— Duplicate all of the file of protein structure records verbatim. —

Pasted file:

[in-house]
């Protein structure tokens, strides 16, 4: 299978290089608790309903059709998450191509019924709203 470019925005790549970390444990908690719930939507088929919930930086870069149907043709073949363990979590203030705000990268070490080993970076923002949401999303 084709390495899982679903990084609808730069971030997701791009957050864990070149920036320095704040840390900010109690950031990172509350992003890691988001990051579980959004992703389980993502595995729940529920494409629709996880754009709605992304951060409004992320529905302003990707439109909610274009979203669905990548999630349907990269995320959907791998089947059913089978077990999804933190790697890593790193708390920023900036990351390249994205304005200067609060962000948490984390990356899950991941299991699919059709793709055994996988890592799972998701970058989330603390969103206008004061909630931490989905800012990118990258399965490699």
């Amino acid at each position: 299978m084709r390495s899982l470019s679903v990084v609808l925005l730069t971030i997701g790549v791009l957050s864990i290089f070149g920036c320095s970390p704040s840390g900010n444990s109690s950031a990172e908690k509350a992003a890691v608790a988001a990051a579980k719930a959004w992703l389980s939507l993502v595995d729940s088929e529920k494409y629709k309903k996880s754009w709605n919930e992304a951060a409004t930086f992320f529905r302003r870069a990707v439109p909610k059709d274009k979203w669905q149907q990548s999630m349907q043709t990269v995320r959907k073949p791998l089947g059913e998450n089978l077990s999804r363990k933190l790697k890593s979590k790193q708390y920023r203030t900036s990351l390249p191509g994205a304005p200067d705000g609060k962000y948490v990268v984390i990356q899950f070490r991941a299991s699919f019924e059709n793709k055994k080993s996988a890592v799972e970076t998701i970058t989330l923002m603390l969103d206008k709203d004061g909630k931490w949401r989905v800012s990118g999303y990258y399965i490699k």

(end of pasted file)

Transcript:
[in-house]
């Protein structure tokens, strides 16, 4: 299978290089608790309903059709998450191509019924709203 470019925005790549970390444990908690719930939507088929919930930086870069149907043709073949363990979590203030705000990268070490080993970076923002949401999303 084709390495899982679903990084609808730069971030997701791009957050864990070149920036320095704040840390900010109690950031990172509350992003890691988001990051579980959004992703389980993502595995729940529920494409629709996880754009709605992304951060409004992320529905302003990707439109909610274009979203669905990548999630349907990269995320959907791998089947059913089978077990999804933190790697890593790193708390920023900036990351390249994205304005200067609060962000948490984390990356899950991941299991699919059709793709055994996988890592799972998701970058989330603390969103206008004061909630931490989905800012990118990258399965490699």
């Amino acid at each position: 299978m084709r390495s899982l470019s679903v990084v609808l925005l730069t971030i997701g790549v791009l957050s864990i290089f070149g920036c320095s970390p704040s840390g900010n444990s109690s950031a990172e908690k509350a992003a890691v608790a988001a990051a579980k719930a959004w992703l389980s939507l993502v595995d729940s088929e529920k494409y629709k309903k996880s754009w709605n919930e992304a951060a409004t930086f992320f529905r302003r870069a990707v439109p909610k059709d274009k979203w669905q149907q990548s999630m349907q043709t990269v995320r959907k073949p791998l089947g059913e998450n089978l077990s999804r363990k933190l790697k890593s979590k790193q708390y920023r203030t900036s990351l390249p191509g994205a304005p200067d705000g609060k962000y948490v990268v984390i990356q899950f070490r991941a299991s699919f019924e059709n793709k055994k080993s996988a890592v799972e970076t998701i970058t989330l923002m603390l969103d206008k709203d004061g909630k931490w949401r989905v800012s990118g999303y990258y399965i490699k």